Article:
Social validity, also called pragmatic validity, is that quality of research methods and findings that leads one to accept them for their contribution to public debates or the resolution of important social issues: crime, terrorism, the antisocial behavior of juveniles, racism, lack in civility during political campaigns, etc. (Riffe et al. 1998). Justifying a particular research project almost always relies on social validity. Whether one evaluates its contribution to a group of scholars in pursuit of a theory, to a commercial sponsor, or to a research foundation, the criteria usually turn toward its usefulness, relevance, social significance, or impact. Scientific researchers may not acclaim social validity, but it generates valued public or peer-group support.
Empirical validity is the cherished concern of the sciences. It is the degree to which available evidence supports various stages of the research process, and the degree to which scientific conclusions withstand the challenges of additional data, other research efforts, and theory based on observations, experiments, or measurements. Campbell and Stanley (1963) call empirical validity “internal validity” and define it somewhat more loosely as the basic requirements for an experiment to be interpretable. Empirical validity cannot deny intuition (face validity), nor can it divorce itself entirely from social, political, and cultural factors (social validity) – after all, researchers are human and their work is reviewed by others, who may have their own theoretical commitments and personal alliances and are, hence, hardly immune to non-empirical concerns. However, the following typology, summarized in Figure 1, separates empirical validity from face and social validity by focusing on how empirical evidence is woven into the research process or brought to bear on its results.
Forms And Problems Of Empirical Validity
As already mentioned, most efforts to standardize validity concerns are rooted in experiences with psychological tests, only marginally addressing validity issues arising in content analysis, public opinion polling, communication research, and other social science methods. The following takes this point to heart and builds its typology on the distinctions among the kind of evidence used to support empirical research: content, construction and use, and relations to other variables.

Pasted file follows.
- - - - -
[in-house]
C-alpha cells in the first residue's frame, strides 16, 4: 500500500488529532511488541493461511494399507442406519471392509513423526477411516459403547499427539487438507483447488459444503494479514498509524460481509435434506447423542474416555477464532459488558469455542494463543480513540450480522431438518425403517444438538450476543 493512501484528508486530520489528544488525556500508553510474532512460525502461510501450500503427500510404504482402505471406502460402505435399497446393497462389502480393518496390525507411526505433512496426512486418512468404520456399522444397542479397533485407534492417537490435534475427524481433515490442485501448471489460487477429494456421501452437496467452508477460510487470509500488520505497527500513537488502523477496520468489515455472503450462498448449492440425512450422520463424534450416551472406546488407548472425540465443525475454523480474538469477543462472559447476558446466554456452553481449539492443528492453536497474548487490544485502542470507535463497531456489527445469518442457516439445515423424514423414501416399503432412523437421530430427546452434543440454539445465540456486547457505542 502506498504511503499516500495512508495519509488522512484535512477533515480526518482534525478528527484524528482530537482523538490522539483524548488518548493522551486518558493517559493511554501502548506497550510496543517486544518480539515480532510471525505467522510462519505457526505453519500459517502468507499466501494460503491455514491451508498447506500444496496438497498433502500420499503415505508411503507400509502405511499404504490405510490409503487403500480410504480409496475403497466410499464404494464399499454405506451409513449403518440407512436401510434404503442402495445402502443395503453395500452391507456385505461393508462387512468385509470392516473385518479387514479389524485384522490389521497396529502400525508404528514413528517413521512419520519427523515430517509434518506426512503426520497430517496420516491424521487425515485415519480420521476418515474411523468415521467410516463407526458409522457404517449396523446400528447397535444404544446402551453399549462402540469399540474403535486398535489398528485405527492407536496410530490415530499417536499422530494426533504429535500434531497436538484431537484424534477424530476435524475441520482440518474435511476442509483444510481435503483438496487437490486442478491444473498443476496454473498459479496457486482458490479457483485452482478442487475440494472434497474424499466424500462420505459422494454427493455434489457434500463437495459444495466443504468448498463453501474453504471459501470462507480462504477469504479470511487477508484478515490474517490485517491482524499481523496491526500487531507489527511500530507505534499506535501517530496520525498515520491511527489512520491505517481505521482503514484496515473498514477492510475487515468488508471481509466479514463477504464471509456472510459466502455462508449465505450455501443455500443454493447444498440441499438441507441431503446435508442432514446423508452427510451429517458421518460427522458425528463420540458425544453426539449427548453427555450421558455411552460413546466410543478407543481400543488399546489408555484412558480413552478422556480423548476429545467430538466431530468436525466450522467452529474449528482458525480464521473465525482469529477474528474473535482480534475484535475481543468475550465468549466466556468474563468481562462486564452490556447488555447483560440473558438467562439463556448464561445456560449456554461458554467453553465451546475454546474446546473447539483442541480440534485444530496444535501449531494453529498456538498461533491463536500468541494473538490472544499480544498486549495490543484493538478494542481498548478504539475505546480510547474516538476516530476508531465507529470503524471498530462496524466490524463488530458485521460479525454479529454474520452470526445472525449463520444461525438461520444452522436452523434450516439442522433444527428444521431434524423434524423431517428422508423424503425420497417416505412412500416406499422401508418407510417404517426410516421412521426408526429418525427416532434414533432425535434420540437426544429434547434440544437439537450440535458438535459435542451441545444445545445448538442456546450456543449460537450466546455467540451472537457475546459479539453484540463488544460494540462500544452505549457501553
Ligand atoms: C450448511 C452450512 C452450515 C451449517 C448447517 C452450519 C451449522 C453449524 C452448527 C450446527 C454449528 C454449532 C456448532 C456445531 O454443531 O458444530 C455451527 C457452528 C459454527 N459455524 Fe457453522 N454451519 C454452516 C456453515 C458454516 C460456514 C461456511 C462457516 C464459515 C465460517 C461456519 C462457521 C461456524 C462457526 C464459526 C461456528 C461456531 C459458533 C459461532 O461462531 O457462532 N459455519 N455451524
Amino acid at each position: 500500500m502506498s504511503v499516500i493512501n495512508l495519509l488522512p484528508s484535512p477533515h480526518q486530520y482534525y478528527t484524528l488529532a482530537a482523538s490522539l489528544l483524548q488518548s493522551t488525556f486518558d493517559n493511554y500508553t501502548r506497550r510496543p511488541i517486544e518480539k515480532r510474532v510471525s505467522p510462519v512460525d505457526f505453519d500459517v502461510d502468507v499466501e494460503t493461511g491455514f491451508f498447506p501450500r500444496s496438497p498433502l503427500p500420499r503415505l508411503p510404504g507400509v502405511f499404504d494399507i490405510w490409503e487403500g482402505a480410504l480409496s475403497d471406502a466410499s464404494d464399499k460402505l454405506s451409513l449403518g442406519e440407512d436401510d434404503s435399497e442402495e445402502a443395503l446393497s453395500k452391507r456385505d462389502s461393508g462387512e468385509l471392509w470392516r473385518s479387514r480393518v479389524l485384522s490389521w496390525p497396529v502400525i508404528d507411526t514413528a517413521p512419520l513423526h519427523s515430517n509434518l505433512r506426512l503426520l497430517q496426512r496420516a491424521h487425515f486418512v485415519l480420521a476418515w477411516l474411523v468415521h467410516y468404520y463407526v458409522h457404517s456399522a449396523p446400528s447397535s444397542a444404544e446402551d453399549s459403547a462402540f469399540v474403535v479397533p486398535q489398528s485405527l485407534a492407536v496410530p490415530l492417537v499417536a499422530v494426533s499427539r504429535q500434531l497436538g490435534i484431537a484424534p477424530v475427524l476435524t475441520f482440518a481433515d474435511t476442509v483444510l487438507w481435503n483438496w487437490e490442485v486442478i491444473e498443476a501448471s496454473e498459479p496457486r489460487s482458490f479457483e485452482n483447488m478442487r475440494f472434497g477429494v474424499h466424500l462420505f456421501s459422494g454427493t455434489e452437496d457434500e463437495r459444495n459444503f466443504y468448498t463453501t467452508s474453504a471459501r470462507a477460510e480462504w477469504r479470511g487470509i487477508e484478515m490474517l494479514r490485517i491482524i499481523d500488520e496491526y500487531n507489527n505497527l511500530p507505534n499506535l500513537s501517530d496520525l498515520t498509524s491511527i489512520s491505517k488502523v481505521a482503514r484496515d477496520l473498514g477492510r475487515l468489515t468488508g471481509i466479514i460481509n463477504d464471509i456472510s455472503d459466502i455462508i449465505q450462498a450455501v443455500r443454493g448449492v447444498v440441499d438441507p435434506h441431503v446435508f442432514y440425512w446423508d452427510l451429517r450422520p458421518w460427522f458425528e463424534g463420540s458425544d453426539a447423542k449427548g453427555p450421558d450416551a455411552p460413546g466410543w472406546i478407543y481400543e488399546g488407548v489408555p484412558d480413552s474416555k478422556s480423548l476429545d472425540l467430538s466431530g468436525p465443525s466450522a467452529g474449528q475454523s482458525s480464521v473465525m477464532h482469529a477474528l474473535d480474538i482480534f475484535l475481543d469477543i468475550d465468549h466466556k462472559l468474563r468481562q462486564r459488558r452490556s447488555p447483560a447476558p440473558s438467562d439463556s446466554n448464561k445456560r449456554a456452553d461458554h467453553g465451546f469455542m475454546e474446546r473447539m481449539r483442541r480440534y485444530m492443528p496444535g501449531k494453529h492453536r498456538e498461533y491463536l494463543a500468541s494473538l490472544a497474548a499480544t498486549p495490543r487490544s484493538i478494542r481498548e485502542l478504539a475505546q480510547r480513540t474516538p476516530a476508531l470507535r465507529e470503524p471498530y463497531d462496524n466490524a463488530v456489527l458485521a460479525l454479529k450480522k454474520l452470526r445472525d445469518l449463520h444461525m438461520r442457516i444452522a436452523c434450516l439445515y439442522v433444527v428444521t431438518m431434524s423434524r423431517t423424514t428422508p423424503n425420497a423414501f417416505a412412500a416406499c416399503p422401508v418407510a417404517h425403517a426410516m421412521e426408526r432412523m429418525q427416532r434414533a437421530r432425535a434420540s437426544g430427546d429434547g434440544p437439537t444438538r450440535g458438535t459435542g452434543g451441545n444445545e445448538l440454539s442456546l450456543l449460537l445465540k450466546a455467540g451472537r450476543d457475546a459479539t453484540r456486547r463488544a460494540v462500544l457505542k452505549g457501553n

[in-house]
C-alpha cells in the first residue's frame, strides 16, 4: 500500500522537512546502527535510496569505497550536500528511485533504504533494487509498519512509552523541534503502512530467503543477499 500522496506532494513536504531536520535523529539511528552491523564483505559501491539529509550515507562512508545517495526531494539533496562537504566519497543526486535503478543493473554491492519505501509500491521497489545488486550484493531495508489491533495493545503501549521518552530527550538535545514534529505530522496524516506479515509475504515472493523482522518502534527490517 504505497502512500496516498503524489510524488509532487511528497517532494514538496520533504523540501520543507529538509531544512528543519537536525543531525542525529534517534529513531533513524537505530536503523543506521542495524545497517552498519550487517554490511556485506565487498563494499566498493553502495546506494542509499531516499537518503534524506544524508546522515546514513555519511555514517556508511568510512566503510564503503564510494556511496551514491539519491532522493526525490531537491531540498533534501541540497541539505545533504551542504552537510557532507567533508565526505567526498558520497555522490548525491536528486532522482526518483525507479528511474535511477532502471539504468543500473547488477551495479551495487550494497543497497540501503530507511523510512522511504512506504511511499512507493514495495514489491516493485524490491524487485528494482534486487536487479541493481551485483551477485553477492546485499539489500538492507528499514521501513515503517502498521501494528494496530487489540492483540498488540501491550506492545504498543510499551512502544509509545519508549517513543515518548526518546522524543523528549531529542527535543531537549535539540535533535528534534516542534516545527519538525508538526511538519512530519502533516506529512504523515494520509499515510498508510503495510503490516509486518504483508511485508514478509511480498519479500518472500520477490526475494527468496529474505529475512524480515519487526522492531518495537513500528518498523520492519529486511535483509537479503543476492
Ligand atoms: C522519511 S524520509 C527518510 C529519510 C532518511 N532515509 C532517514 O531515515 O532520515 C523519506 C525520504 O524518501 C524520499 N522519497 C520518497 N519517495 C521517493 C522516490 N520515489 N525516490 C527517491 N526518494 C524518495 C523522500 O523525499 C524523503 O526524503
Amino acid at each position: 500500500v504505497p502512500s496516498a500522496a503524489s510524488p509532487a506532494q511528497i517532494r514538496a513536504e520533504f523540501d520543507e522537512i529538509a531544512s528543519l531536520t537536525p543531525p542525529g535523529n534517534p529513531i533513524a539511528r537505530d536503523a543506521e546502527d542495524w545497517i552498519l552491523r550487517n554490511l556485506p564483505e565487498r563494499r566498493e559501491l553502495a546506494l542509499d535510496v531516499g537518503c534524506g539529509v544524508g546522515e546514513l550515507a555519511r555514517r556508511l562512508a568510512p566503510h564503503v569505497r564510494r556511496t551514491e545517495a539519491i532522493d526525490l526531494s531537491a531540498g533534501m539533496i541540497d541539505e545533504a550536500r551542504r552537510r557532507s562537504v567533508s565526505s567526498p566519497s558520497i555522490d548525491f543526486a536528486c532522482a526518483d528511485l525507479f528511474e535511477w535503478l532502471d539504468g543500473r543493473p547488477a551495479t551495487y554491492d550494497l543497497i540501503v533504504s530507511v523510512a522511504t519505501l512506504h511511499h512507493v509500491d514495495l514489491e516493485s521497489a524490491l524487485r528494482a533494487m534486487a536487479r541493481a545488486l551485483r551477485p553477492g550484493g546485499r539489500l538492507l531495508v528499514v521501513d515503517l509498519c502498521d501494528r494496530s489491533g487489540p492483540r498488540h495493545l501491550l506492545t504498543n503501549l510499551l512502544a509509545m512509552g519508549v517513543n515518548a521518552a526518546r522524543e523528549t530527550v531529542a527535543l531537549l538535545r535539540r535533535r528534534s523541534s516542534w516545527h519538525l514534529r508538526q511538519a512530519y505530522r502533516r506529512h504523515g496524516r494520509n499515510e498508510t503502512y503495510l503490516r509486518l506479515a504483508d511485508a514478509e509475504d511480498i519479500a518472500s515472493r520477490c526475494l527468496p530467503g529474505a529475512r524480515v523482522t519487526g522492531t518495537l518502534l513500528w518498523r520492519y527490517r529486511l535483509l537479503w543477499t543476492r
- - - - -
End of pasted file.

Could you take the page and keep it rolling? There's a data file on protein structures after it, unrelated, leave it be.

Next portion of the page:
Content refers to evidence that must be read or interpreted by individuals or organizations in order to be considered data. In the domain of psychological testing, Anastasi and Urbina (1997, 114) define content validity as “the systematic examination of the test content to determine whether it covers a representative sample of the behaviour domain to be measured.” It acknowledges the qualitative nature of written test items, text. Indeed, texts, which constitute most of the data in social research, cannot be treated in the same manner as meter readings. Even crime statistics, expressed in seemingly objective numbers, are developed primarily from narratives of people’s experiences or communications. To become a crime statistic, accounts of crimes tend to come in everyday terms that must be, first, understood and, second, analyzed, categorized, and counted. Evidence based on content naturally divides into two types: sampling validity and semantic validity.
Sampling validity is the degree to which a sample accurately represents the population of phenomena in whose place the sample is to be analyzed. One can sample from the members of a population, or from representatives of that population. Sampling theory provides various strategies to assure that the members of a population have an equal chance to be part of the sample. If a valid sampling plan is followed, the only uncertainty that remains is how large a sample must be to be representative of the population of interest. Unable to know the population in relevant variables without studying it, sampling theory relies on the law of large numbers, which suggests that the larger the size of a sample, the more likely it is that averages in the sample resemble those of the population. The law serves as validating evidence for a sample being representative of a population. The measure of statistical significance used in statistical tests plays the same role.
Sampling theory fails to address situations in which researchers are forced to select units for analysis from a source that hides, filters, or distorts the phenomena of the researcher’s interest. Therapeutic interviews, for instance, are conducted to aid a therapist’s treatment, not to uncover uncontaminated truths. They have to be interpreted accordingly. Similarly, unless mass communication researchers are interested in purely syntactical features of the media, they may have to be sensitive to the fact that its audiences, at least in the US, are not presented with what the outside world is like, but with what is easily obtainable and communicable, fits the editorial policies of the channel, attracts sponsoring advertisers, and holds audience attention.
Without direct access to the population of phenomena that they wish to study, researchers must treat the units they can sample for analysis no longer as members of a population but as representatives of that population. The method of selecting among such representatives must take into account how their source represents these phenomena and makes them available for analysis. Under such conditions, validating evidence concerns a data source’s selectivity, how these phenomena are presented. It justifies sampling methods that reverse the statistical biases of the source and guarantee that the sample actually analyzed represents the statistical properties of phenomena to be studied.